Nefarious no-gooders looking to make an easy buck are on alert for an easy opportunity. When a Harley is parked outside of an apartment, gas station, or bike shop with low light and low security, they take a grinder or bolt cutter and quickly cut through a chain in mere seconds. This includes the lock to your storage unit or garage. With enough people, thieves can simply lift your bike into a van or run it up a quick ramp into a U-Haul or a storage truck. With a few simple tools, some criminals are experts at hot-wiring your motorcycle in under 60 seconds. They just smash the ignition cap with a screwdriver and hammer, connect the right wires together, and casually ride off with your baby. Here are some precautions you can take to prevent theft or at least slow these thugs down long enough to call the police. These are in order of effectiveness.
- Steering Lock And Chain: Equipping your bike with a good bike chain and locking your steering every time will not prevent your bike from being stolen. But, it will slow down the thieves a little. While this is an important first step, you need to realize it will only buy you about one minute of time for a good motorcycle thief. Hopefully, you can make the discovery during this time and call the police.
- Bike Cover And Good Location: This is next in importance. If you can’t store your bike in a well-fortified garage or shed, then look for a well-lit location in plain sight of the street where police patrol. And make sure you have a bike cover. Not only does this protect your bike from the elements, but it makes the bike robber have to guess. They may not want to take the risk of being discovered for a rusted-out bike that doesn’t start or a low-value brand. Make them guess, and they may just leave it alone.
- Identify And Report Quickly: With only 30 to 50% of stolen motorcycles getting recovered, your chance of ever seeing your bike again increases the sooner you report that it’s missing. Make an official police report for your insurance, and then start looking for it yourself. Identifying your bike with lots of photos, especially on personalized parts of the bike, will be helpful during this process.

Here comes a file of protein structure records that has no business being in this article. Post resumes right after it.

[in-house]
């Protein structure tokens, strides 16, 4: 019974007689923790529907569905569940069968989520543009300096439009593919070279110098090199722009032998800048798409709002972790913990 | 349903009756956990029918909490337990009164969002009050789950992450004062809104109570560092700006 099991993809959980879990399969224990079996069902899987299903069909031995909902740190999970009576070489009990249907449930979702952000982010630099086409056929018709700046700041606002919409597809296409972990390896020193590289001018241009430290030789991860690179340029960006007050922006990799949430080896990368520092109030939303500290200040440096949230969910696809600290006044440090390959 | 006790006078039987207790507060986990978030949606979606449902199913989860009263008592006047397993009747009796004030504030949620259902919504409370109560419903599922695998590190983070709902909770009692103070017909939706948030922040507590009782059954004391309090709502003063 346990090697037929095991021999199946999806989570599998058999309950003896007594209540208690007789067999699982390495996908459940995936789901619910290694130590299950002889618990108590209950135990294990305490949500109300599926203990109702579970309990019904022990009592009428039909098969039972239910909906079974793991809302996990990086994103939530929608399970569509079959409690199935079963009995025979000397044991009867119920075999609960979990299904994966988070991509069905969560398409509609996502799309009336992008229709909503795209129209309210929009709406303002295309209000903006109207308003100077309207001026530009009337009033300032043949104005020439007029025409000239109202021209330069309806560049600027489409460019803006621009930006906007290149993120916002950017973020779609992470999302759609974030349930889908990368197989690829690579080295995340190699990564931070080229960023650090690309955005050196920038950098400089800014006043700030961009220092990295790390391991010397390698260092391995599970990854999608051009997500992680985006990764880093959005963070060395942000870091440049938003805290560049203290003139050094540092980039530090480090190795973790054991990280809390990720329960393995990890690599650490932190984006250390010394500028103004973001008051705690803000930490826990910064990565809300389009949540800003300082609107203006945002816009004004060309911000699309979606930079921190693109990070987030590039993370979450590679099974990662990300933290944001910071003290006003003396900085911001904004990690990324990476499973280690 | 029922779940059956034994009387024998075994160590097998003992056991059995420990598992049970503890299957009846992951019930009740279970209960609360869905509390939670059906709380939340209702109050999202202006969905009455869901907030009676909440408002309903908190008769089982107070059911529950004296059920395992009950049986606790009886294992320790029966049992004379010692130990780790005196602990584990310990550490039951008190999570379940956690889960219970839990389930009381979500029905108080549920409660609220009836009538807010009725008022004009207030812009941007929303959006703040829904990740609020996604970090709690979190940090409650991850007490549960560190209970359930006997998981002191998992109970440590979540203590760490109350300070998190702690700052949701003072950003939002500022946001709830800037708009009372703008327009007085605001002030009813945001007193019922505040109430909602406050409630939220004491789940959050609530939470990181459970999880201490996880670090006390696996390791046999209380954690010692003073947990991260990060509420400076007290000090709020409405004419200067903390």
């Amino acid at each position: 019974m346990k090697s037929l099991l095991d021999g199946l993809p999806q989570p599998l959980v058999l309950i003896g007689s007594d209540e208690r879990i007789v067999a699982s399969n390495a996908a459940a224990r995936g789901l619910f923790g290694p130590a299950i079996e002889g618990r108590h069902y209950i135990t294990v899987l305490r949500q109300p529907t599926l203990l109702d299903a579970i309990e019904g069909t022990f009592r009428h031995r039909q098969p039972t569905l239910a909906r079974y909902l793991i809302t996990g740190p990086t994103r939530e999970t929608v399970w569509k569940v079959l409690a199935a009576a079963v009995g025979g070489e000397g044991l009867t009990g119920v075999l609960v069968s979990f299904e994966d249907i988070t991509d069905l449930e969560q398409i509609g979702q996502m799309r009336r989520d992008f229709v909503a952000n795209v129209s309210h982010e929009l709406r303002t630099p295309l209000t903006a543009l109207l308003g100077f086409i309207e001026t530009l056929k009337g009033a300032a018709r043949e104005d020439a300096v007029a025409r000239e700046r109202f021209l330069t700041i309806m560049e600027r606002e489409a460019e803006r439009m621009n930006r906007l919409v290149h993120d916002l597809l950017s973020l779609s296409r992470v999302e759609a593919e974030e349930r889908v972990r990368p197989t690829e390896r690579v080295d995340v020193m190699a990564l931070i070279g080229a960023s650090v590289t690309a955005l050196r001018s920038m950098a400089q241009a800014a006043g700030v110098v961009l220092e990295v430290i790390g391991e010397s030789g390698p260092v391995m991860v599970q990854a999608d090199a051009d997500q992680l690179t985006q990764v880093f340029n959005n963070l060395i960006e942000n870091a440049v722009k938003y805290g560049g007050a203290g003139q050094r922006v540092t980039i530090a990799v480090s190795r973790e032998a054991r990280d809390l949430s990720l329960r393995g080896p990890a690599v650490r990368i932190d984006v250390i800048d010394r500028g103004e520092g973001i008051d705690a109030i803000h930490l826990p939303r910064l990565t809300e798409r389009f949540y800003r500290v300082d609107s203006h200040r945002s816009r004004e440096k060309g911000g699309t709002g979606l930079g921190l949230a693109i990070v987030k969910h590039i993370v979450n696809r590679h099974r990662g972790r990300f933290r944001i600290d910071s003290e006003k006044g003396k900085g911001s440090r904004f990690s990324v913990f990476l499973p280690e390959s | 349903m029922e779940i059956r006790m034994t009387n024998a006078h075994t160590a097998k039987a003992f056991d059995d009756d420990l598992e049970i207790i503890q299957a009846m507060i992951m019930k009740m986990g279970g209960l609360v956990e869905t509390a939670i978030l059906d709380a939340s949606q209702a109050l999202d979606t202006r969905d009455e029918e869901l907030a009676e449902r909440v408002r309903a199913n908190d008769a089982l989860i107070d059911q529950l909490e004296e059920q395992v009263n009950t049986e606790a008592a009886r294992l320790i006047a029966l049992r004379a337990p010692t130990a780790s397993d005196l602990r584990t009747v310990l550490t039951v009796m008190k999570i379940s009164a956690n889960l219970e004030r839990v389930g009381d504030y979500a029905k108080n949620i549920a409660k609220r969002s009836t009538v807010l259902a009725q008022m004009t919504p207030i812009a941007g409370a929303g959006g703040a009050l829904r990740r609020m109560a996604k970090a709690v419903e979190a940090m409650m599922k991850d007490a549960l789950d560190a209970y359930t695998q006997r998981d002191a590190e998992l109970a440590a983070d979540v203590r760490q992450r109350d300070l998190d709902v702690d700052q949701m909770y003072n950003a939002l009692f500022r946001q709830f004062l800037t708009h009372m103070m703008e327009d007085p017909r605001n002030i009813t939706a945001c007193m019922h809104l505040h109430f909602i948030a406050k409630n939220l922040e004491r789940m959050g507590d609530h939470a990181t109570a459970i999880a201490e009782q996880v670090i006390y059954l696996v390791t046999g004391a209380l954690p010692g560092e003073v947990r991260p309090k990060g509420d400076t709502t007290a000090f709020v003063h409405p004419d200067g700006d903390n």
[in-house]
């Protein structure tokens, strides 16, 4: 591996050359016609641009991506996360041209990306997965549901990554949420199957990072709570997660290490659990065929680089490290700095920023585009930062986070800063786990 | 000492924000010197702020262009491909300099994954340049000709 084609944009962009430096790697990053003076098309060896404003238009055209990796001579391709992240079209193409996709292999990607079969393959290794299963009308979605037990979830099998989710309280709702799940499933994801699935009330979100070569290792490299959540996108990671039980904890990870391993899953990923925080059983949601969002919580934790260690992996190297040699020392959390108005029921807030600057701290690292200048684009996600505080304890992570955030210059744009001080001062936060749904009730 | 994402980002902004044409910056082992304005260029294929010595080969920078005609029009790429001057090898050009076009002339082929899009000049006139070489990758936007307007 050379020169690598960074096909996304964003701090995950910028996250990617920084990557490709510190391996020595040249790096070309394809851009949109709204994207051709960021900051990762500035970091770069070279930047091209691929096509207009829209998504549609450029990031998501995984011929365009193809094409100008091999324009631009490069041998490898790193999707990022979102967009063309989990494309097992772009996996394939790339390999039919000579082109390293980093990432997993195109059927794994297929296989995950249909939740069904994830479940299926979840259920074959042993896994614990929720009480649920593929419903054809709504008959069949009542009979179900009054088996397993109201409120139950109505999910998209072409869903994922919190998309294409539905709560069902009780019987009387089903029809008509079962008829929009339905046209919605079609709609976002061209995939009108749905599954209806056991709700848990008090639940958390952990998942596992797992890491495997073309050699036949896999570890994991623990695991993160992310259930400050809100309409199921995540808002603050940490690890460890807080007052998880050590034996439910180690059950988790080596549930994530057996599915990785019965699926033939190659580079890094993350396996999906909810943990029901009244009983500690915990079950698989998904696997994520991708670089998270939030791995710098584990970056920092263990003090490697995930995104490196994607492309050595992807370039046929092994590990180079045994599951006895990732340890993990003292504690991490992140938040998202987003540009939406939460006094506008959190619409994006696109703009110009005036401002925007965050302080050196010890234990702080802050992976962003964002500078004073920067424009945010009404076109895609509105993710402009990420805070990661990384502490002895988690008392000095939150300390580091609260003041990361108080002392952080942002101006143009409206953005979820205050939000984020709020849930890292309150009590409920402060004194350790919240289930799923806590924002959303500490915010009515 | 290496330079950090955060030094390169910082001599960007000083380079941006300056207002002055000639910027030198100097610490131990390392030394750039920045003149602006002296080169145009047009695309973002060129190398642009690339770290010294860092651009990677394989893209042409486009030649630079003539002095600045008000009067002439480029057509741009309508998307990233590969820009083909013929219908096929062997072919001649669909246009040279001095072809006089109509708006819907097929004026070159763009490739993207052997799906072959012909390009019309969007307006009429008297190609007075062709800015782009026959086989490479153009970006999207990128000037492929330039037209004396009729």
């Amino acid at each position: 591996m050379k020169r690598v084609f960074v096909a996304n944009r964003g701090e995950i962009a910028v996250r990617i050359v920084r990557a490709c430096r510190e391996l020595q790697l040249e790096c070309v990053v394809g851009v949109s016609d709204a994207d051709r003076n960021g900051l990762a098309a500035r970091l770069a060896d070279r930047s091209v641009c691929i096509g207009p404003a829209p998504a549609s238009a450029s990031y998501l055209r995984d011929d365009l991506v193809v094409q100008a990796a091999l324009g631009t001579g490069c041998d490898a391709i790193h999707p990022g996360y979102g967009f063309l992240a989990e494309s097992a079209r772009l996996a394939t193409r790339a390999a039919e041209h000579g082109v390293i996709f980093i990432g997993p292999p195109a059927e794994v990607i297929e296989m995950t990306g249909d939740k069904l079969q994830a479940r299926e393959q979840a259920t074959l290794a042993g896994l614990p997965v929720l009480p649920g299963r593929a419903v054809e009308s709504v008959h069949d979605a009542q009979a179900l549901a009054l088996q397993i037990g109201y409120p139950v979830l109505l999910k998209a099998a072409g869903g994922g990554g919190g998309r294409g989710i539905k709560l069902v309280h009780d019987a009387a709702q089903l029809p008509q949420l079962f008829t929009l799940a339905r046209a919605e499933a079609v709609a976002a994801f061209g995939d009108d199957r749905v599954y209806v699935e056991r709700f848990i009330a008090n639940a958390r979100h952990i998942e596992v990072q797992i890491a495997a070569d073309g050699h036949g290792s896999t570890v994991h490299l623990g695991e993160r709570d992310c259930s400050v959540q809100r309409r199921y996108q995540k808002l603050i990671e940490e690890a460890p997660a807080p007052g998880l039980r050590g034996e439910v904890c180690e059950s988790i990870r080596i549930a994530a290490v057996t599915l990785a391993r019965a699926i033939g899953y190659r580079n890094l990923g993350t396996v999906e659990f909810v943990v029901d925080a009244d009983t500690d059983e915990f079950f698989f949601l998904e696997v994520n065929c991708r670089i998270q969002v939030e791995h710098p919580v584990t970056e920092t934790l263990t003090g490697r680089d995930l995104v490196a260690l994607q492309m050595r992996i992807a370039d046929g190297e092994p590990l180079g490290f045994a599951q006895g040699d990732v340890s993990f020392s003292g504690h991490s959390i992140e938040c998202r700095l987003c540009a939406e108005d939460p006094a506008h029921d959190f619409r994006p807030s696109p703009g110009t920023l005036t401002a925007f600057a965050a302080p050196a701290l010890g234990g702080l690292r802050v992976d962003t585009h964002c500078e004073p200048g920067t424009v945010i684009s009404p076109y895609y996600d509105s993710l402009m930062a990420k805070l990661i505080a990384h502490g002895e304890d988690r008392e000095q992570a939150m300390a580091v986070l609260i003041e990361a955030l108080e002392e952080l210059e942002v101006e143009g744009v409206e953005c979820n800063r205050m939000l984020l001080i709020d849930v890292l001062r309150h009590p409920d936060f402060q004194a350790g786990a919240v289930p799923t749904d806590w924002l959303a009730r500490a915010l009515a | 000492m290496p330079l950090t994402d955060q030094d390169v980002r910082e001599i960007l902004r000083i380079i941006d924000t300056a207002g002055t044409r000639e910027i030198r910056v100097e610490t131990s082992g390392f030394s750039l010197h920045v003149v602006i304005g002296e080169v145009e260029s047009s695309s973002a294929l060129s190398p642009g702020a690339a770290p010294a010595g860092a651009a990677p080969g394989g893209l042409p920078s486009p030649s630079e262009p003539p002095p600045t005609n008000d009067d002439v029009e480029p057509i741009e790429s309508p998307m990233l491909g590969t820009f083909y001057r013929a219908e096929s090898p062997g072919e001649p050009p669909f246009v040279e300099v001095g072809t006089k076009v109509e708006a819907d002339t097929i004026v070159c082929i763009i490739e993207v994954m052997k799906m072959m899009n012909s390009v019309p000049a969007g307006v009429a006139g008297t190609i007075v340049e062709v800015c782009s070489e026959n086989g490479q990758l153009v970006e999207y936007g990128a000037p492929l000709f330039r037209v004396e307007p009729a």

- Alarming And Tracking: Today’s technology is your best and most helpful theft deterrent. Put several cameras from different angles near your bike. They must have live streaming that records right to your phone and alerts you to any movement. Strategically hide GPS tags on your bike that are hard to find like inside the lining under your bike seat, or behind the plastic of a reflector. These are inexpensive and can track your bike in real-time.
- Harley Theft Protection: When purchasing a new Harley-Davidson, you should also purchase their in-house theft prevention program. They use a MicroDot identification system that is invisible to the thief. The dots are placed all over the bike and are only 1 millimeter wide. The dots will light up under UV light correlating to a secure PIN code that uniquely identifies your bike. This makes it easier for police to identify and return your Harley as soon as possible. This plan also gives you $5,000 to help replace your bike in the unhappy event of an unreturned theft.
About THE AUTHOR
Benjamin Rathbun has been hooked on motorcycles since 1987 when he bought his first bike, a 1973 Honda CBR450 for $300. Since then he has been through countless bikes and continued his two-wheeled hobby passing it down to his 21-year-old son who rides with him on the weekends in the Blue Ridge Mountains. Benjamin believes that nothing clears the mind faster than flying 26 inches above the asphalt on his Harley-Davison.Read More About Benjamin Rathbun